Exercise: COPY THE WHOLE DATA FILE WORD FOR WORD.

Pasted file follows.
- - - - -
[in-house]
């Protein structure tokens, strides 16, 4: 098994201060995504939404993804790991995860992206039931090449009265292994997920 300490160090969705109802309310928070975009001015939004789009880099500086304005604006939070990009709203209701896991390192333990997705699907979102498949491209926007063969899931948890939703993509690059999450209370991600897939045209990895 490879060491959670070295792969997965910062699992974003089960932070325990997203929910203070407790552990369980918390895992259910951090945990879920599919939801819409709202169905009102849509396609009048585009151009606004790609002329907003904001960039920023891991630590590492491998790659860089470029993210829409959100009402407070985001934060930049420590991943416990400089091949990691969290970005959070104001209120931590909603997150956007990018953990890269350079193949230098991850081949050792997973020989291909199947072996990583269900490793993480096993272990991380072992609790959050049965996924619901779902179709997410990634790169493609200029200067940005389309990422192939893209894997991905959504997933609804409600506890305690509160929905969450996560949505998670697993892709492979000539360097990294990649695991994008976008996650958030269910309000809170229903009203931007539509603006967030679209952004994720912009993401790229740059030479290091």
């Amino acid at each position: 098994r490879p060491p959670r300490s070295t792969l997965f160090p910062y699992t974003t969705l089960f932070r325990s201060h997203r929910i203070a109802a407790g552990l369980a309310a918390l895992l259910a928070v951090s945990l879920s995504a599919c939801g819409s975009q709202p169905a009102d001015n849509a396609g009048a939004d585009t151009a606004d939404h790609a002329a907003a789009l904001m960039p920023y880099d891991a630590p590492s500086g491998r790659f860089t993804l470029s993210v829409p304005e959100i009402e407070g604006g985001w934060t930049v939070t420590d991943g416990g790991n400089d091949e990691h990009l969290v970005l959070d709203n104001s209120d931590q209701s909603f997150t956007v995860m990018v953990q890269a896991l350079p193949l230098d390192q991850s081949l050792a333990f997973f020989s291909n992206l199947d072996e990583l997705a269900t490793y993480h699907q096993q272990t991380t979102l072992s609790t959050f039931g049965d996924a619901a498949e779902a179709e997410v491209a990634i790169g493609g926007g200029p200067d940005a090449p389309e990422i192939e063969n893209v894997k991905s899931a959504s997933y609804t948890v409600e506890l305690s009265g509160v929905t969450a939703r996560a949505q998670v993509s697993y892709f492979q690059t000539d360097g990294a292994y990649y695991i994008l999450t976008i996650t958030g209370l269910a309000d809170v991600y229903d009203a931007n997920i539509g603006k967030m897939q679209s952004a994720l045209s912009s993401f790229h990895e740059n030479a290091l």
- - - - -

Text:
[in-house]
């Protein structure tokens, strides 16, 4: 098994201060995504939404993804790991995860992206039931090449009265292994997920 300490160090969705109802309310928070975009001015939004789009880099500086304005604006939070990009709203209701896991390192333990997705699907979102498949491209926007063969899931948890939703993509690059999450209370991600897939045209990895 490879060491959670070295792969997965910062699992974003089960932070325990997203929910203070407790552990369980918390895992259910951090945990879920599919939801819409709202169905009102849509396609009048585009151009606004790609002329907003904001960039920023891991630590590492491998790659860089470029993210829409959100009402407070985001934060930049420590991943416990400089091949990691969290970005959070104001209120931590909603997150956007990018953990890269350079193949230098991850081949050792997973020989291909199947072996990583269900490793993480096993272990991380072992609790959050049965996924619901779902179709997410990634790169493609200029200067940005389309990422192939893209894997991905959504997933609804409600506890305690509160929905969450996560949505998670697993892709492979000539360097990294990649695991994008976008996650958030269910309000809170229903009203931007539509603006967030679209952004994720912009993401790229740059030479290091």
């Amino acid at each position: 098994r490879p060491p959670r300490s070295t792969l997965f160090p910062y699992t974003t969705l089960f932070r325990s201060h997203r929910i203070a109802a407790g552990l369980a309310a918390l895992l259910a928070v951090s945990l879920s995504a599919c939801g819409s975009q709202p169905a009102d001015n849509a396609g009048a939004d585009t151009a606004d939404h790609a002329a907003a789009l904001m960039p920023y880099d891991a630590p590492s500086g491998r790659f860089t993804l470029s993210v829409p304005e959100i009402e407070g604006g985001w934060t930049v939070t420590d991943g416990g790991n400089d091949e990691h990009l969290v970005l959070d709203n104001s209120d931590q209701s909603f997150t956007v995860m990018v953990q890269a896991l350079p193949l230098d390192q991850s081949l050792a333990f997973f020989s291909n992206l199947d072996e990583l997705a269900t490793y993480h699907q096993q272990t991380t979102l072992s609790t959050f039931g049965d996924a619901a498949e779902a179709e997410v491209a990634i790169g493609g926007g200029p200067d940005a090449p389309e990422i192939e063969n893209v894997k991905s899931a959504s997933y609804t948890v409600e506890l305690s009265g509160v929905t969450a939703r996560a949505q998670v993509s697993y892709f492979q690059t000539d360097g990294a292994y990649y695991i994008l999450t976008i996650t958030g209370l269910a309000d809170v991600y229903d009203a931007n997920i539509g603006k967030m897939q679209s952004a994720l045209s912009s993401f790229h990895e740059n030479a290091l």